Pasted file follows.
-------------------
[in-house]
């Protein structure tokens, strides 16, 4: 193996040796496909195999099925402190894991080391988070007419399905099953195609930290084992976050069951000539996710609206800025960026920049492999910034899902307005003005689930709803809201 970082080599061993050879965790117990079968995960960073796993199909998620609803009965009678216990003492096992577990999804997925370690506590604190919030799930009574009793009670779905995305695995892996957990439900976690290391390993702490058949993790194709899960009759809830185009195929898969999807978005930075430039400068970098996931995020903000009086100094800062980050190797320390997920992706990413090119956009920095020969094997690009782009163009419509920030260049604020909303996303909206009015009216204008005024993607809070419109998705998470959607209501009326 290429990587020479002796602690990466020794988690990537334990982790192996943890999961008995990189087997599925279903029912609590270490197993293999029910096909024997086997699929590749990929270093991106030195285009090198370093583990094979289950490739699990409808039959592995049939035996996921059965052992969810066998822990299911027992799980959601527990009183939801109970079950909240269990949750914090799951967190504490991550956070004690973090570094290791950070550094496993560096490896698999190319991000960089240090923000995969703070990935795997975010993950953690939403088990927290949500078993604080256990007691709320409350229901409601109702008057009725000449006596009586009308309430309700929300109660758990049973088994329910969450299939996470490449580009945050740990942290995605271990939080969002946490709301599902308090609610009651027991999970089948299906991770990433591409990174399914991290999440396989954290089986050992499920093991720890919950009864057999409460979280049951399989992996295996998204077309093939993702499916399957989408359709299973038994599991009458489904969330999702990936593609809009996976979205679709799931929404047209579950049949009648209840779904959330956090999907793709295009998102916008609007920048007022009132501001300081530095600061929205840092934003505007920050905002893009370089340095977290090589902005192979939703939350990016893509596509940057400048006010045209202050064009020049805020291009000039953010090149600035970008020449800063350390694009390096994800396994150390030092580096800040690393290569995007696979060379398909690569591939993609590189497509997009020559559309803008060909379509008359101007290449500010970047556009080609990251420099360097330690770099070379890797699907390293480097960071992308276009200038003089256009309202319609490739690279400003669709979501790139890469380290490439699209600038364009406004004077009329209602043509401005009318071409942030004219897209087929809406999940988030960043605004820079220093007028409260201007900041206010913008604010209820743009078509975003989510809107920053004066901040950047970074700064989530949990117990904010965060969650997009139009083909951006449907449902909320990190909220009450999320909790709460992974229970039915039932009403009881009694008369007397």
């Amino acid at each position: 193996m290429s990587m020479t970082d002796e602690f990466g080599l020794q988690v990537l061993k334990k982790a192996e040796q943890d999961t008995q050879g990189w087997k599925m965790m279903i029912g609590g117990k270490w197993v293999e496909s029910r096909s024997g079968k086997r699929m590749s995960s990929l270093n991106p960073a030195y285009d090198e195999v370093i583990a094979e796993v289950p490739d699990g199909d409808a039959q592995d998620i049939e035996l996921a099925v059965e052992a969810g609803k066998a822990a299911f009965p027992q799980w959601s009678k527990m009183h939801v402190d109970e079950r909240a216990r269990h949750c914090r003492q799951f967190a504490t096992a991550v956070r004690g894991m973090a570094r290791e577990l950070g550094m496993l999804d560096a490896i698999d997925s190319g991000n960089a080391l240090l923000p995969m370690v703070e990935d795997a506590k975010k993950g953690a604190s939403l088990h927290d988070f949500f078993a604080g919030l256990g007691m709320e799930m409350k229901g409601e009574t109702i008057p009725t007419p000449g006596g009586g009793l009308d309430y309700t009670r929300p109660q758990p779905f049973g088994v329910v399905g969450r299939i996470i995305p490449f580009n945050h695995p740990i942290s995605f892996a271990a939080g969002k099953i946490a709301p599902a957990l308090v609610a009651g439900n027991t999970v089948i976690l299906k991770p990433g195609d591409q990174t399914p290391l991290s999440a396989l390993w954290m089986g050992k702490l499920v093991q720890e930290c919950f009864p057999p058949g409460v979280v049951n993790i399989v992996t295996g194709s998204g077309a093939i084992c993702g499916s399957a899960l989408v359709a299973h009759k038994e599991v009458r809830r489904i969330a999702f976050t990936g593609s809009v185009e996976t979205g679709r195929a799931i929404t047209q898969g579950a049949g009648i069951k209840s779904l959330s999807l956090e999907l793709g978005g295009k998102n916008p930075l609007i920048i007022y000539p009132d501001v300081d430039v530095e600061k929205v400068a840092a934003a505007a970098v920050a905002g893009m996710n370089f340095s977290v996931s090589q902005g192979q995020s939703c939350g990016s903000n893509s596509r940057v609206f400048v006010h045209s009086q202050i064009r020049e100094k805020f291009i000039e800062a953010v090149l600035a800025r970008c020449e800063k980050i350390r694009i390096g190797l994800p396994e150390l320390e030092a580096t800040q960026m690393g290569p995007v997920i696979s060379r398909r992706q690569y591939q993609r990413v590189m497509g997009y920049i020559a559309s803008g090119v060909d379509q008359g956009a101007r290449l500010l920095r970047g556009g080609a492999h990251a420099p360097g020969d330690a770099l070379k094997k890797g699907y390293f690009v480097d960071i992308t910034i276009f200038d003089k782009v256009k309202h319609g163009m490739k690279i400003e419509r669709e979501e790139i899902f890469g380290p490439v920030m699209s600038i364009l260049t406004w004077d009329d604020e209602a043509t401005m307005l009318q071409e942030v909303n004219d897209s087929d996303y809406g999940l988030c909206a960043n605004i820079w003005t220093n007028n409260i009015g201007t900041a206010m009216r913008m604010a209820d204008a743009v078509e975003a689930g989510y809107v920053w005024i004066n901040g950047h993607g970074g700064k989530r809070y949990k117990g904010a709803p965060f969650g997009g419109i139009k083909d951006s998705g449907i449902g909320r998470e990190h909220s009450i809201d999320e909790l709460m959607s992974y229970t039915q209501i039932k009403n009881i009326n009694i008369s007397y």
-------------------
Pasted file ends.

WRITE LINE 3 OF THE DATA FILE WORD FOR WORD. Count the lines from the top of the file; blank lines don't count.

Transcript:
């Amino acid at each position: 193996m290429s990587m020479t970082d002796e602690f990466g080599l020794q988690v990537l061993k334990k982790a192996e040796q943890d999961t008995q050879g990189w087997k599925m965790m279903i029912g609590g117990k270490w197993v293999e496909s029910r096909s024997g079968k086997r699929m590749s995960s990929l270093n991106p960073a030195y285009d090198e195999v370093i583990a094979e796993v289950p490739d699990g199909d409808a039959q592995d998620i049939e035996l996921a099925v059965e052992a969810g609803k066998a822990a299911f009965p027992q799980w959601s009678k527990m009183h939801v402190d109970e079950r909240a216990r269990h949750c914090r003492q799951f967190a504490t096992a991550v956070r004690g894991m973090a570094r290791e577990l950070g550094m496993l999804d560096a490896i698999d997925s190319g991000n960089a080391l240090l923000p995969m370690v703070e990935d795997a506590k975010k993950g953690a604190s939403l088990h927290d988070f949500f078993a604080g919030l256990g007691m709320e799930m409350k229901g409601e009574t109702i008057p009725t007419p000449g006596g009586g009793l009308d309430y309700t009670r929300p109660q758990p779905f049973g088994v329910v399905g969450r299939i996470i995305p490449f580009n945050h695995p740990i942290s995605f892996a271990a939080g969002k099953i946490a709301p599902a957990l308090v609610a009651g439900n027991t999970v089948i976690l299906k991770p990433g195609d591409q990174t399914p290391l991290s999440a396989l390993w954290m089986g050992k702490l499920v093991q720890e930290c919950f009864p057999p058949g409460v979280v049951n993790i399989v992996t295996g194709s998204g077309a093939i084992c993702g499916s399957a899960l989408v359709a299973h009759k038994e599991v009458r809830r489904i969330a999702f976050t990936g593609s809009v185009e996976t979205g679709r195929a799931i929404t047209q898969g579950a049949g009648i069951k209840s779904l959330s999807l956090e999907l793709g978005g295009k998102n916008p930075l609007i920048i007022y000539p009132d501001v300081d430039v530095e600061k929205v400068a840092a934003a505007a970098v920050a905002g893009m996710n370089f340095s977290v996931s090589q902005g192979q995020s939703c939350g990016s903000n893509s596509r940057v609206f400048v006010h045209s009086q202050i064009r020049e100094k805020f291009i000039e800062a953010v090149l600035a800025r970008c020449e800063k980050i350390r694009i390096g190797l994800p396994e150390l320390e030092a580096t800040q960026m690393g290569p995007v997920i696979s060379r398909r992706q690569y591939q993609r990413v590189m497509g997009y920049i020559a559309s803008g090119v060909d379509q008359g956009a101007r290449l500010l920095r970047g556009g080609a492999h990251a420099p360097g020969d330690a770099l070379k094997k890797g699907y390293f690009v480097d960071i992308t910034i276009f200038d003089k782009v256009k309202h319609g163009m490739k690279i400003e419509r669709e979501e790139i899902f890469g380290p490439v920030m699209s600038i364009l260049t406004w004077d009329d604020e209602a043509t401005m307005l009318q071409e942030v909303n004219d897209s087929d996303y809406g999940l988030c909206a960043n605004i820079w003005t220093n007028n409260i009015g201007t900041a206010m009216r913008m604010a209820d204008a743009v078509e975003a689930g989510y809107v920053w005024i004066n901040g950047h993607g970074g700064k989530r809070y949990k117990g904010a709803p965060f969650g997009g419109i139009k083909d951006s998705g449907i449902g909320r998470e990190h909220s009450i809201d999320e909790l709460m959607s992974y229970t039915q209501i039932k009403n009881i009326n009694i008369s007397y």